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No ‘absolute immunity’ for Trump
The U.S. Supreme Court saved the most politically explosive cases of its current term for last. Yesterday, the court ruled on requests for access to President Trump’s financial records. The president had claimed that he could block the subpoenas on the grounds that he is immune from criminal proceedings while in office.
It was a split decision: New York won, Congress lost (for now). Both elements of the matter were decided by 7-to-2 majorities:
• Mr. Trump cannot block a subpoena from the Manhattan district attorney, served to his accounting firm, Mazars USA. New York prosecutors are seeking Mr. Trump’s business and personal tax records in an investigation into hush-money payments made during his election campaign.
• Congressional committees cannot access similar records from Capital One, Deutsche Bank and Mazars USA as part of investigations into the hush-money payments and possible conflicts of interest. They must narrow the parameters of their requests, the justices ruled, and heed the competing needs of government branches.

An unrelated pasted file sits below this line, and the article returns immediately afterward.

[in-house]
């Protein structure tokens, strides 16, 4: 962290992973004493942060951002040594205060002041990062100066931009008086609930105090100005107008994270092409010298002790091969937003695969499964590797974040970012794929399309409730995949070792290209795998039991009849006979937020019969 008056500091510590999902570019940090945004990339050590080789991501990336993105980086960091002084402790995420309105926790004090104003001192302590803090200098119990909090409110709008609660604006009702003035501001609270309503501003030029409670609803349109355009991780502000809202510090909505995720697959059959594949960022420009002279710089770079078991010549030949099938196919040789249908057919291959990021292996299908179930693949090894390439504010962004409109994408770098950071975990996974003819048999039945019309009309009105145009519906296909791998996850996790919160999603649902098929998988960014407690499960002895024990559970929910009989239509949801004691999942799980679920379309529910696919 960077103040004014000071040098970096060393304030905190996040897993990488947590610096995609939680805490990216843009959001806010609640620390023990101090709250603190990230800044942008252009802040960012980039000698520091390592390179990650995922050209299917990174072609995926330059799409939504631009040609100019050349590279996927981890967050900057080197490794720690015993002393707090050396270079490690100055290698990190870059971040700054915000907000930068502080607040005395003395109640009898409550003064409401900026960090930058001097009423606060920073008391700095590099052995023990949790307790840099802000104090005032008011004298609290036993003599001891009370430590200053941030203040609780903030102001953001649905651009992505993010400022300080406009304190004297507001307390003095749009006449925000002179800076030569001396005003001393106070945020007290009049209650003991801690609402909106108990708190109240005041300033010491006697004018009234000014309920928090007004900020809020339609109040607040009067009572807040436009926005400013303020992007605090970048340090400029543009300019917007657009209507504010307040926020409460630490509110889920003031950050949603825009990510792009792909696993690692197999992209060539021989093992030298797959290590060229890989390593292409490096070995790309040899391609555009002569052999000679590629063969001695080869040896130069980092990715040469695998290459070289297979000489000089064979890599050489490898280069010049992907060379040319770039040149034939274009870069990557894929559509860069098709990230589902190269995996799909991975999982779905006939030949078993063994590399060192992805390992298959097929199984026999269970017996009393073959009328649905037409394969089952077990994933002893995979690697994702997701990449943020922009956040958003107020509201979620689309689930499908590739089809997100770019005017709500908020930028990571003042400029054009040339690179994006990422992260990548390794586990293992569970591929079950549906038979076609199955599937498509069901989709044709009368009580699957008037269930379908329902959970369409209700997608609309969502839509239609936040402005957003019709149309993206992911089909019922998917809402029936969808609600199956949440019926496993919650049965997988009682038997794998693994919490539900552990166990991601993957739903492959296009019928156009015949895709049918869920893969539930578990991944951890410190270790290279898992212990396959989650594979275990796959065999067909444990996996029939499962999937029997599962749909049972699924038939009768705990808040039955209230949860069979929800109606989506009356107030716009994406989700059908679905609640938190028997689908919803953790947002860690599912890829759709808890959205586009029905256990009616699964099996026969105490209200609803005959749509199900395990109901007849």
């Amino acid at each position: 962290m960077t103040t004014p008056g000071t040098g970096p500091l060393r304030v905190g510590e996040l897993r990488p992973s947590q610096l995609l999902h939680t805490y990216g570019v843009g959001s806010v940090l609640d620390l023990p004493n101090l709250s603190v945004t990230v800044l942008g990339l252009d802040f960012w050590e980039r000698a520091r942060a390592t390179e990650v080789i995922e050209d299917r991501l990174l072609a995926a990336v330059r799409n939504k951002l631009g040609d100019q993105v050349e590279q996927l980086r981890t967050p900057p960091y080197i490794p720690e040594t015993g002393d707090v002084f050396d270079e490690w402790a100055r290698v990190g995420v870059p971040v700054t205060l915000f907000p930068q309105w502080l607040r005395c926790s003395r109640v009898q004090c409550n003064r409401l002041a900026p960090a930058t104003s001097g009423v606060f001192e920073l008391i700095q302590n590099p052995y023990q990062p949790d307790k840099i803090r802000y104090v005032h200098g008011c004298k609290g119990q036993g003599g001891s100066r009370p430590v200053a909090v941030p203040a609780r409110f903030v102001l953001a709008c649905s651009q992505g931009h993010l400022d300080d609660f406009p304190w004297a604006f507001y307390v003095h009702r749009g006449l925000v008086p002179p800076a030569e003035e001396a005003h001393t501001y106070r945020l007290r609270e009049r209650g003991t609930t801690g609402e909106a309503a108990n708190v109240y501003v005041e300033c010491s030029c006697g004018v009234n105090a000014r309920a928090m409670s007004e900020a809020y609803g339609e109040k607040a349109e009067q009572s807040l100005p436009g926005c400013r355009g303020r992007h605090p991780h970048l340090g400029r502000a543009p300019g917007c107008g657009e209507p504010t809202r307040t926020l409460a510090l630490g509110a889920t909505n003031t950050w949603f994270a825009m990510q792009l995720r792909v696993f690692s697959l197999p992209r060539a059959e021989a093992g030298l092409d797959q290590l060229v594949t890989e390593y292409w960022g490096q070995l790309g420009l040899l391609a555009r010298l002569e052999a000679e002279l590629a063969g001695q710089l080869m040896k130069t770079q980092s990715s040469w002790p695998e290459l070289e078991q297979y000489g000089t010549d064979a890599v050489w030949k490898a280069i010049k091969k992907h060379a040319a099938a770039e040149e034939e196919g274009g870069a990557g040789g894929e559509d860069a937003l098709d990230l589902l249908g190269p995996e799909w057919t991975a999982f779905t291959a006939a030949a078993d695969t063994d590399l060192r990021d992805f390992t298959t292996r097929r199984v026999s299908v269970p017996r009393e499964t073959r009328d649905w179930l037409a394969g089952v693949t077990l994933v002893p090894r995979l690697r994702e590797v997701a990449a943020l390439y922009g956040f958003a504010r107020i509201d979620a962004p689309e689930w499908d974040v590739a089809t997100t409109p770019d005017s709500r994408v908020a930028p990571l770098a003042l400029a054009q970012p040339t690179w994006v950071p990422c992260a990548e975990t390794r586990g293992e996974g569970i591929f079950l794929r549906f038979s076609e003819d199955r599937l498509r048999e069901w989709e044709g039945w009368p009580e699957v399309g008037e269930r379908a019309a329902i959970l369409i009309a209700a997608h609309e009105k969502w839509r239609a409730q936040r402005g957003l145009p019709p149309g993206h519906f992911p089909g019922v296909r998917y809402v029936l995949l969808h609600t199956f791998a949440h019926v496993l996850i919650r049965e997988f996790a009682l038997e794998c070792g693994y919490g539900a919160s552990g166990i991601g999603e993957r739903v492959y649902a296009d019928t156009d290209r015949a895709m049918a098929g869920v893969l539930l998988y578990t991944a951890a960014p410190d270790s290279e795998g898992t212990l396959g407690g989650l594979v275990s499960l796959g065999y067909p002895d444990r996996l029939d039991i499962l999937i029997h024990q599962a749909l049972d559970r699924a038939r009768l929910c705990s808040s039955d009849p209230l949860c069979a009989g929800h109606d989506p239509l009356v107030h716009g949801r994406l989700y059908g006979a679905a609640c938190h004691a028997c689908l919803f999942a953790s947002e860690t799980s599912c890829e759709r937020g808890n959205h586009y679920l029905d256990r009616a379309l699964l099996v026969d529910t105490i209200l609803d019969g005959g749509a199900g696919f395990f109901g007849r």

The fights will continue in lower courts. Mr. Trump will have to devise a new argument to keep his records secret in the New York case, while Congress will need to do the same in its case. The companies served with subpoenas say they will comply with whatever the courts decide.
• Neither case is likely to be resolved before November’s presidential election, according to Martin Lederman, a professor at Georgetown University’s law school. And because the New York case is part of a grand jury investigation, even if the records were released they would be shielded from public view.
“The justices are certainly not ignorant of practical outcomes,” Professor Lederman said. The court seemed more concerned with constitutional matters “than whether decisions help or hurt Donald Trump in November.”
• The justices appointed by Mr. Trump — Neil Gorsuch and Brett Kavanaugh — ruled against him in the New York case, joining the four left-leaning justices and Chief Justice John Roberts in rejecting his claim of “absolute immunity.” As The Times’s Peter Baker put it: